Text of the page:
(c) Inserm / Delapierre Patrick
Autoimmune diseases result from a malfunction of the immune system that attacks normal constituents of the body known as “autoantigens.” They affect 5–8% of the population, and affect women more than men. They thus represent the fifth leading cause of death in women of childbearing age.
To explain this inequality, the researchers from the Institute of Myology focused on thymic tolerance mechanisms, i.e. this state of immune non-response to an antigen. The research teams observed that the Auto-Immune REgulator (AIRE), a key factor in immune tolerance, is less strongly expressed in women than in men.
AIRE controls the expression of tissue-specific antigens on the epithelial cells of the thymus (a lymphoid organ that produces components of the immune system in humans). On contact with epithelial cells expressing these specific antigens, potentially pathogenic cells receive signals that lead to their destruction. A decrease in AIRE expression leads to reduced expression of these specific antigens, and hence to less efficient elimination of the cells. This phenomenon is observed after puberty, when the thymus in both women and female mice expresses less AIRE than that in males, leading to poorer immune tolerance, and hence to greater susceptibility to autoimmune disease. The researchers also showed that oestrogen was the hormone responsible for this effect, since oestrogen treatment of thymic epithelial cells from humans and mice resulted in a decrease in AIRE expression in these cells.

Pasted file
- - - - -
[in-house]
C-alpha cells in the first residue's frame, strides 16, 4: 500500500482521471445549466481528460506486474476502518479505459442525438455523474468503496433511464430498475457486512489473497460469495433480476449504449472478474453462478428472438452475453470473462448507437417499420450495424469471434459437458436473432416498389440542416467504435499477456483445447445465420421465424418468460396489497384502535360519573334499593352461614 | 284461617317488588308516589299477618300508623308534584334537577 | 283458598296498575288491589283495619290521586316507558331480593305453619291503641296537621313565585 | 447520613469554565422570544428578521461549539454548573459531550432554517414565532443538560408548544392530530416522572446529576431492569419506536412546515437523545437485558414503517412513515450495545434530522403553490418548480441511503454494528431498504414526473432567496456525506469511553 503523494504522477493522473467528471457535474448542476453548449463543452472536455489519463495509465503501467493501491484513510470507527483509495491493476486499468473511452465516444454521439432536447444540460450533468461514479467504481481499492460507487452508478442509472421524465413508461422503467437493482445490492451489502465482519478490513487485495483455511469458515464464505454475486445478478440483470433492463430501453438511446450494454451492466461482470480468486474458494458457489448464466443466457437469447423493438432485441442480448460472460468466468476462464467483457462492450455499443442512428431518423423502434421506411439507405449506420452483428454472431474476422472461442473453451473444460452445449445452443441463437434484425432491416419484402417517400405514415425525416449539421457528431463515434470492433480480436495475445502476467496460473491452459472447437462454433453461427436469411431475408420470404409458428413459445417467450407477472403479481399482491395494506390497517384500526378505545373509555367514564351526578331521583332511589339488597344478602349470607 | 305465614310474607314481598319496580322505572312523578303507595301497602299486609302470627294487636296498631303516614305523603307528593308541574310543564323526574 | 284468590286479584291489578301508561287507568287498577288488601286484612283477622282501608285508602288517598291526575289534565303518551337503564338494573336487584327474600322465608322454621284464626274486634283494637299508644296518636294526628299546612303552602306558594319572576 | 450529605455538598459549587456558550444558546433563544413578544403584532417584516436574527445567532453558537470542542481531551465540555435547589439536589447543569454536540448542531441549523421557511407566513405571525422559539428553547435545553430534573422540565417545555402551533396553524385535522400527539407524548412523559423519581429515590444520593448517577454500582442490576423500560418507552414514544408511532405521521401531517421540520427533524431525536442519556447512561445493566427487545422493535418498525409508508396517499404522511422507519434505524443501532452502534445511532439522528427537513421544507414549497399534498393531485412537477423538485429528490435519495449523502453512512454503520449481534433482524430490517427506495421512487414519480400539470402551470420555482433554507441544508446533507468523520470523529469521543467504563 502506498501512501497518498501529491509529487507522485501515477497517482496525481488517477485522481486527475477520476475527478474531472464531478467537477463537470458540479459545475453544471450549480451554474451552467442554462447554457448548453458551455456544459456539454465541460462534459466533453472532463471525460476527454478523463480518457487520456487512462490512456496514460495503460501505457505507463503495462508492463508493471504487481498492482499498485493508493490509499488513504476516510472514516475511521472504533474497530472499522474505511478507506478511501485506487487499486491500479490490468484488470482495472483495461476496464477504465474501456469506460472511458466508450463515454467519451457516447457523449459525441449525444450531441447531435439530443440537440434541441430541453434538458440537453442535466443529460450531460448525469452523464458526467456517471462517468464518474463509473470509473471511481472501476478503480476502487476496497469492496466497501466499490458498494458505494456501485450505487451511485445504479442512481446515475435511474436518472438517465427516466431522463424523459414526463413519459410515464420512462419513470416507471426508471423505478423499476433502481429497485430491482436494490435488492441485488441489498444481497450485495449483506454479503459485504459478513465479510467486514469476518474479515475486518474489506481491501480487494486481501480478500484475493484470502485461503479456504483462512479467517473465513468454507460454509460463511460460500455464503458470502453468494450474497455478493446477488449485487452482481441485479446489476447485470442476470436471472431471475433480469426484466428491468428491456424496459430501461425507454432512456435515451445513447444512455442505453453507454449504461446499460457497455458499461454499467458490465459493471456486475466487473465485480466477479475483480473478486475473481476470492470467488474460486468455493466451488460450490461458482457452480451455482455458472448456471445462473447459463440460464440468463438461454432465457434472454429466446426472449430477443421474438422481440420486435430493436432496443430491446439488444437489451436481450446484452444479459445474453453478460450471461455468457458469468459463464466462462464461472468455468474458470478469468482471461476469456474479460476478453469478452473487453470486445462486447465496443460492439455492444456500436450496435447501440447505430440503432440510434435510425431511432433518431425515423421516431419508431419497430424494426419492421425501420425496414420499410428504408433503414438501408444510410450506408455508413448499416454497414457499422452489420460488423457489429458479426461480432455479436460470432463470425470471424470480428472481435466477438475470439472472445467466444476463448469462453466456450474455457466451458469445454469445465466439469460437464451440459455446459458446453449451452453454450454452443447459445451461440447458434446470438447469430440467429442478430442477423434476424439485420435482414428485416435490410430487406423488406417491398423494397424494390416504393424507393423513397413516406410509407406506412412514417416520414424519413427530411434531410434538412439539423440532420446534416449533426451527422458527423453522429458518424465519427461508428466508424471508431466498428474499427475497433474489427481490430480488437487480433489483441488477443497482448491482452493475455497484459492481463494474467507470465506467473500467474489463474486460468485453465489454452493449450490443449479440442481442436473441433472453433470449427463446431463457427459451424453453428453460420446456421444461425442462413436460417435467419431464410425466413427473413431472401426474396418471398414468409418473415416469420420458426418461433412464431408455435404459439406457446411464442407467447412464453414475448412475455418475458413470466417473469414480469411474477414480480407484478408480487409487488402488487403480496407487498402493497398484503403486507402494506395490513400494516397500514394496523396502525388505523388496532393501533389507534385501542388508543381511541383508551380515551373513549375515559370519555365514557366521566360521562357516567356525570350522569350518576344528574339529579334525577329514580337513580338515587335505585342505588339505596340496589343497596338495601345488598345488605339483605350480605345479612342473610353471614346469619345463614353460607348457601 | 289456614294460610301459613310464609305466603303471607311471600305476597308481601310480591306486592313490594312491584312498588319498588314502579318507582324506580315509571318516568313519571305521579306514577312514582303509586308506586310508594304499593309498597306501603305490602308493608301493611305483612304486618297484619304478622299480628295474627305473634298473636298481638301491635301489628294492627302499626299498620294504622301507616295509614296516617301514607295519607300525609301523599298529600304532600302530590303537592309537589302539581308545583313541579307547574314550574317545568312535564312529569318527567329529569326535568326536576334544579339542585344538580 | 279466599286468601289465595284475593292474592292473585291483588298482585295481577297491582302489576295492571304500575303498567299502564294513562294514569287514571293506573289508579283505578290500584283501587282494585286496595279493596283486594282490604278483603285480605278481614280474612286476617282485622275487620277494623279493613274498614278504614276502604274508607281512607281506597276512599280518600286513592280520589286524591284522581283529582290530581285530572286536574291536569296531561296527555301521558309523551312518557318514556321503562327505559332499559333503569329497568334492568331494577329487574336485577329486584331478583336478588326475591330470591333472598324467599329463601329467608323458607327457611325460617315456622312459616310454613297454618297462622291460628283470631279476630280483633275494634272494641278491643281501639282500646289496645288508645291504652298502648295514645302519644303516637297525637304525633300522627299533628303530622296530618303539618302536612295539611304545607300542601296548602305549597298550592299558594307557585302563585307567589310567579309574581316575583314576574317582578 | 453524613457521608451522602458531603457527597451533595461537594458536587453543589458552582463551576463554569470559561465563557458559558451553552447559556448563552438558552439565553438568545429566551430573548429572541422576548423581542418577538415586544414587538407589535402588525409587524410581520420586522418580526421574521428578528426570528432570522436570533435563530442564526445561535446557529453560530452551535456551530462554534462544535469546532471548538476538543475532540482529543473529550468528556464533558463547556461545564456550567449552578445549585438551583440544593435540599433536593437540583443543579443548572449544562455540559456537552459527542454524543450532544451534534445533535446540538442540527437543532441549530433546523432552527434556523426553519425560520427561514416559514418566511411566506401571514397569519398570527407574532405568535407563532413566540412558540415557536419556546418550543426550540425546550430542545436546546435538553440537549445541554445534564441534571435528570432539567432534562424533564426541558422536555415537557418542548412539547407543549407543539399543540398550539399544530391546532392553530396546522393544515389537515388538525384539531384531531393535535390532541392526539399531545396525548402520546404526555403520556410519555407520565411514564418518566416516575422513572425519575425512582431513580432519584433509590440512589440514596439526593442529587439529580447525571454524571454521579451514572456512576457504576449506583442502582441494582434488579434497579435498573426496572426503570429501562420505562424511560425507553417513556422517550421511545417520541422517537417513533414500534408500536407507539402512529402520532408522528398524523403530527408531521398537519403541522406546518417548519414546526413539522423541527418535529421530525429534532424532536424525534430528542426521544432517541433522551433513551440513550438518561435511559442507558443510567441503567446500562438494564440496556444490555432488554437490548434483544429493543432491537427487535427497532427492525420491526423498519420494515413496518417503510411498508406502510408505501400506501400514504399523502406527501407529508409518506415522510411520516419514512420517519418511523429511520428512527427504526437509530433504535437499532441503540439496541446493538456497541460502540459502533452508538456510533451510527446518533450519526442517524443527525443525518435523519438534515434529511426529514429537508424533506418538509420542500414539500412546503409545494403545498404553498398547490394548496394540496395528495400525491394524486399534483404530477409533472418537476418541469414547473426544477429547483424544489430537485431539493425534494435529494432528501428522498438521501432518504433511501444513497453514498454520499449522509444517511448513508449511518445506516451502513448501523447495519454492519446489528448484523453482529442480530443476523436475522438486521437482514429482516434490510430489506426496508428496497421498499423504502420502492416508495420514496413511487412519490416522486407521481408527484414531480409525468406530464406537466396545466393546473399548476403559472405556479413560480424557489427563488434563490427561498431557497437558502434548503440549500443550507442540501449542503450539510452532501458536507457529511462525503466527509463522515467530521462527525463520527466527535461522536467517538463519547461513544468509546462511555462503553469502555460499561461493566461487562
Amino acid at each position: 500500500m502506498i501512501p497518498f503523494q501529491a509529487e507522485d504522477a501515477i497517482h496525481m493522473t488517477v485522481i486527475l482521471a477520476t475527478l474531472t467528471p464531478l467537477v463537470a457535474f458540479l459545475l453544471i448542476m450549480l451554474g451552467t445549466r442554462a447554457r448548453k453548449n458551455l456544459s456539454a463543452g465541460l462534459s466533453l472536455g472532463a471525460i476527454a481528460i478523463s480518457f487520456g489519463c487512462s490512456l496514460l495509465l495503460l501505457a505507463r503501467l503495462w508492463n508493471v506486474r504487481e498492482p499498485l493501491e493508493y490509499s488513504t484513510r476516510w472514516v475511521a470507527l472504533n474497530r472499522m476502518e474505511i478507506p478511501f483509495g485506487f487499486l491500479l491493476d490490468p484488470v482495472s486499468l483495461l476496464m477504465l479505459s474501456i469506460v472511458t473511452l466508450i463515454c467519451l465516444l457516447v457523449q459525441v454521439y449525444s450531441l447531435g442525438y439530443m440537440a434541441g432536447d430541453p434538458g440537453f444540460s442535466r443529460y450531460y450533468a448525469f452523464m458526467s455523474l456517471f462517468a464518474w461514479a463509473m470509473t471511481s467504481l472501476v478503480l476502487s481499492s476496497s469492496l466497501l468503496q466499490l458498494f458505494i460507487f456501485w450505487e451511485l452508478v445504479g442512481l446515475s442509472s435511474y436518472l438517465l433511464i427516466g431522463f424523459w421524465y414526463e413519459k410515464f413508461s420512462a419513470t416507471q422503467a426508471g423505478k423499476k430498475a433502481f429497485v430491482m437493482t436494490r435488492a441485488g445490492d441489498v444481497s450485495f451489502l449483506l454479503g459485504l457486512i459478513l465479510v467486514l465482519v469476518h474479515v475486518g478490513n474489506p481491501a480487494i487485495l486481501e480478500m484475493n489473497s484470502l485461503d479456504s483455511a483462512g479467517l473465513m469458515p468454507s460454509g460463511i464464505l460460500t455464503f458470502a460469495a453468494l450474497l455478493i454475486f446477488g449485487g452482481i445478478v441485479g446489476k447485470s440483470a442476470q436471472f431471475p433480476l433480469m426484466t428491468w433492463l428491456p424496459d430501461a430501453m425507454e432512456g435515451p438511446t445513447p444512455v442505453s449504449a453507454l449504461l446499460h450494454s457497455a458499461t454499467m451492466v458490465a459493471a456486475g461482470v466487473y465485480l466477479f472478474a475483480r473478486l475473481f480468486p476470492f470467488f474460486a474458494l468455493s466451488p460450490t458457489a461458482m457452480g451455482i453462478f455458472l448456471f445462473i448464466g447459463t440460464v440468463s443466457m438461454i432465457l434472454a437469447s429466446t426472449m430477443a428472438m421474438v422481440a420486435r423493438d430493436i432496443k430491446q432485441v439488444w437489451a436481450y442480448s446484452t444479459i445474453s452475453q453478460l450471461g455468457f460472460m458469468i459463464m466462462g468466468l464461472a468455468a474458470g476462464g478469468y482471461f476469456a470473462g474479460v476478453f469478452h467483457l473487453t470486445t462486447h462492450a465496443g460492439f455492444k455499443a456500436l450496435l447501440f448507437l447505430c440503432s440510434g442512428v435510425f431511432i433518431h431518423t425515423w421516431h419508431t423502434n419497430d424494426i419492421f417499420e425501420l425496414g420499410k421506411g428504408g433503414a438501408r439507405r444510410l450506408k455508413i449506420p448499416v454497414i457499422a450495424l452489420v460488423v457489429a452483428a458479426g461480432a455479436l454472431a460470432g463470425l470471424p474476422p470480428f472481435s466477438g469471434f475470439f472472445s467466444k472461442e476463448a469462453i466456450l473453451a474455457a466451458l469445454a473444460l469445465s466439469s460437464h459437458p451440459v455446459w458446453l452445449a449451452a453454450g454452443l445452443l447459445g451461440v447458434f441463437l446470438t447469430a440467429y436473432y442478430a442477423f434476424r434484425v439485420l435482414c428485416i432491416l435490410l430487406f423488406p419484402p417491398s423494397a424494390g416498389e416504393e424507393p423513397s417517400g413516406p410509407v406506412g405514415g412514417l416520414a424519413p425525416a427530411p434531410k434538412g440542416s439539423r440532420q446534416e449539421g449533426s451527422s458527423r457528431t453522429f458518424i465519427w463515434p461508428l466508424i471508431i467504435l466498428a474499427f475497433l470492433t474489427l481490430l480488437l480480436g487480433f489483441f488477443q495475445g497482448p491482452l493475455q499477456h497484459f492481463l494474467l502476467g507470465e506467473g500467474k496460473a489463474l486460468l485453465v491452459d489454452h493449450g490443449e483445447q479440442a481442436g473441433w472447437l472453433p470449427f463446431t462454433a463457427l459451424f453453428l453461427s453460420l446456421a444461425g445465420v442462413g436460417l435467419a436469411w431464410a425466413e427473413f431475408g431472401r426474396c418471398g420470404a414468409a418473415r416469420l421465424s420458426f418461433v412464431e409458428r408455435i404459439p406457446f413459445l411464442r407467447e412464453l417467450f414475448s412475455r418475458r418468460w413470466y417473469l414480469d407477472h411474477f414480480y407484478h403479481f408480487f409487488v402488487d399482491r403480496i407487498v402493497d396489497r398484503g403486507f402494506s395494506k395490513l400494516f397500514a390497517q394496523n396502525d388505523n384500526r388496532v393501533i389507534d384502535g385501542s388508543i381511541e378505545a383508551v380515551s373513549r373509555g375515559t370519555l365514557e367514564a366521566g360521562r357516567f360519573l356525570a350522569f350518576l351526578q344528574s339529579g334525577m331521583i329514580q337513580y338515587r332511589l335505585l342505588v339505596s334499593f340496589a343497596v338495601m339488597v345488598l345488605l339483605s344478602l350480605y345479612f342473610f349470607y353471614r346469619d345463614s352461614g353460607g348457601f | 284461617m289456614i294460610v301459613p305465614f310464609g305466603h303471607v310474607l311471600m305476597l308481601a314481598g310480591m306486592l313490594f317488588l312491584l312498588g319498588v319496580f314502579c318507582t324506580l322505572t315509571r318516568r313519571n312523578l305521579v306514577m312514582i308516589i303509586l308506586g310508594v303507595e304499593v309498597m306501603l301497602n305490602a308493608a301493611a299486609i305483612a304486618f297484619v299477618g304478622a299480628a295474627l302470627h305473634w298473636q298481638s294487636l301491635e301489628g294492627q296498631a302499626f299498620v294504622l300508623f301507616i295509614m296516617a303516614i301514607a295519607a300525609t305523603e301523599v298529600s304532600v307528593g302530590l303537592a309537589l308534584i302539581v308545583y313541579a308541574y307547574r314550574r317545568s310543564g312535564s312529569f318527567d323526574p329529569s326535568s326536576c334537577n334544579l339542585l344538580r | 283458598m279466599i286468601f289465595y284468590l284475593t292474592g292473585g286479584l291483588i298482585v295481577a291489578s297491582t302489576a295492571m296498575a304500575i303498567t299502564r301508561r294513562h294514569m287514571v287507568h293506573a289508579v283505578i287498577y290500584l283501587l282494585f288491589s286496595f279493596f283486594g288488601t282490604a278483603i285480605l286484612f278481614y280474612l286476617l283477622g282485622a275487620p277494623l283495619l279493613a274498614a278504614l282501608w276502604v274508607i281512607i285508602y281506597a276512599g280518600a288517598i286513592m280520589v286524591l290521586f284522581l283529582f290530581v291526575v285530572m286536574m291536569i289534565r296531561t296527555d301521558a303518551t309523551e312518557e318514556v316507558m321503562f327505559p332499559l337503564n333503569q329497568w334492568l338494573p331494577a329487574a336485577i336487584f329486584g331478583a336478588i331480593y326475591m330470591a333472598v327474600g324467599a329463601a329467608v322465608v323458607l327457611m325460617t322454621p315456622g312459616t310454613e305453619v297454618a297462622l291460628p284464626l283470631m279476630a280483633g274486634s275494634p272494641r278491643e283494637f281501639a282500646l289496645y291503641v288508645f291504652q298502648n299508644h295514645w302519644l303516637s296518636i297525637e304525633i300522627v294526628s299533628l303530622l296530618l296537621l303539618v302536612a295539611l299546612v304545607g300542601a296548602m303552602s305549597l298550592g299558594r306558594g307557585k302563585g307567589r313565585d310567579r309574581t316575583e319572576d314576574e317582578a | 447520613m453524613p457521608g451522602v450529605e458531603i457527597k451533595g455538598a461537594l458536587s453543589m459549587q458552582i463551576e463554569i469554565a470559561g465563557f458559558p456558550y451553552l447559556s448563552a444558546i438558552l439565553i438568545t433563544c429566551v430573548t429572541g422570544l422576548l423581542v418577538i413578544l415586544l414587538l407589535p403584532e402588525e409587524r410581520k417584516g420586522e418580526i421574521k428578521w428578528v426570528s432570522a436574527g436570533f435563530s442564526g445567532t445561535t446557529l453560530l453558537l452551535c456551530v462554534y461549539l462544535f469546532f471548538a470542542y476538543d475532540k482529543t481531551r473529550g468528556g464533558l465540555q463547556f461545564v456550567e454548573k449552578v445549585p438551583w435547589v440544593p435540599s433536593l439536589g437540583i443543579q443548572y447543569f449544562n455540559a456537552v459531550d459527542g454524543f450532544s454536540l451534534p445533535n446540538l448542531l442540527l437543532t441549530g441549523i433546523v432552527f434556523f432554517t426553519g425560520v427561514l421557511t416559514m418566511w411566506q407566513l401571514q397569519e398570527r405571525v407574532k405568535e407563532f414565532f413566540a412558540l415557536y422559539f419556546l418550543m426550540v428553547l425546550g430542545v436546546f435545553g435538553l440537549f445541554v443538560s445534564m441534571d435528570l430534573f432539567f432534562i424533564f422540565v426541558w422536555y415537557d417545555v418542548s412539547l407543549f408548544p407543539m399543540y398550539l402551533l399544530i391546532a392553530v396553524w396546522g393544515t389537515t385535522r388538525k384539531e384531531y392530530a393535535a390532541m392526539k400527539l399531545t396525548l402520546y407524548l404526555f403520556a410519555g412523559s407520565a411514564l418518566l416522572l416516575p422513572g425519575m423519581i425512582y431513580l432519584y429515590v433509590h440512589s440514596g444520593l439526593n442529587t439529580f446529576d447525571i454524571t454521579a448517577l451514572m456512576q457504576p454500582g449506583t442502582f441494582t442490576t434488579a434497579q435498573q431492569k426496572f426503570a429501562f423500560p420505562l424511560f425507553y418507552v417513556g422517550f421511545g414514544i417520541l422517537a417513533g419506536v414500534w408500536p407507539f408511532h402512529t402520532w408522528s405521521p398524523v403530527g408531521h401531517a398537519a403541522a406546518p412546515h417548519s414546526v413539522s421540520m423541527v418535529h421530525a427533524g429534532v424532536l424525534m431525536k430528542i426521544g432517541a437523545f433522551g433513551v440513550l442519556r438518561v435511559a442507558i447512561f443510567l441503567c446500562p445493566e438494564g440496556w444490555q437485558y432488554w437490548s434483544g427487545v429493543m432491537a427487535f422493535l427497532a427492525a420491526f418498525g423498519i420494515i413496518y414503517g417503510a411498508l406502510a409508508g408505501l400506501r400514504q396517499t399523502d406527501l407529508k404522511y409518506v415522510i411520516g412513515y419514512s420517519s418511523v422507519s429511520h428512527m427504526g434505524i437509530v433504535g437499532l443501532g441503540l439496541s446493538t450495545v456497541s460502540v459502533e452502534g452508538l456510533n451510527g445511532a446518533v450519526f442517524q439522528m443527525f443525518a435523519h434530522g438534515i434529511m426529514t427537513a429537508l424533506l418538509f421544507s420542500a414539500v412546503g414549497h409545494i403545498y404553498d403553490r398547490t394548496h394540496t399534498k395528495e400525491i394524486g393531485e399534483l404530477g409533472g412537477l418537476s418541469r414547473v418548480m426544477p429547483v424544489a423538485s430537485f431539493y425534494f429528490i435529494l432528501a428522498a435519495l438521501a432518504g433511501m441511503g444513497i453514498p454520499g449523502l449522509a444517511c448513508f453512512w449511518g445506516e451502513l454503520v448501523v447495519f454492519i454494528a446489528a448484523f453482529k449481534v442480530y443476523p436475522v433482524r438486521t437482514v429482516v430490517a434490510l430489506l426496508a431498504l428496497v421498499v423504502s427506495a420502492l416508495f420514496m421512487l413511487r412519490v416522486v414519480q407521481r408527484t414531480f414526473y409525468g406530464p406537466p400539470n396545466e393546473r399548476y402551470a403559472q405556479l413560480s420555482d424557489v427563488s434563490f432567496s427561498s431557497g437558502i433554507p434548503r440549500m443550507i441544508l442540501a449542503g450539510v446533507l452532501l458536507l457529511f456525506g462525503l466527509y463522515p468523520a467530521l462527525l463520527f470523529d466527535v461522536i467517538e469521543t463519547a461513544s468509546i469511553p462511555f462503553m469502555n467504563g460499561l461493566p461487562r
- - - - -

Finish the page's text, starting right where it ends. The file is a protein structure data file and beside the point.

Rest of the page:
Taken together, these results therefore indicate that, in females, oestrogen induces changes in the expression of the AIRE gene, thereby increasing the sensitivity of women to autoimmune diseases. AIRE expression levels may therefore indicate a predisposition to an autoimmune disease, and make the oestrogen level a potential therapeutic target.
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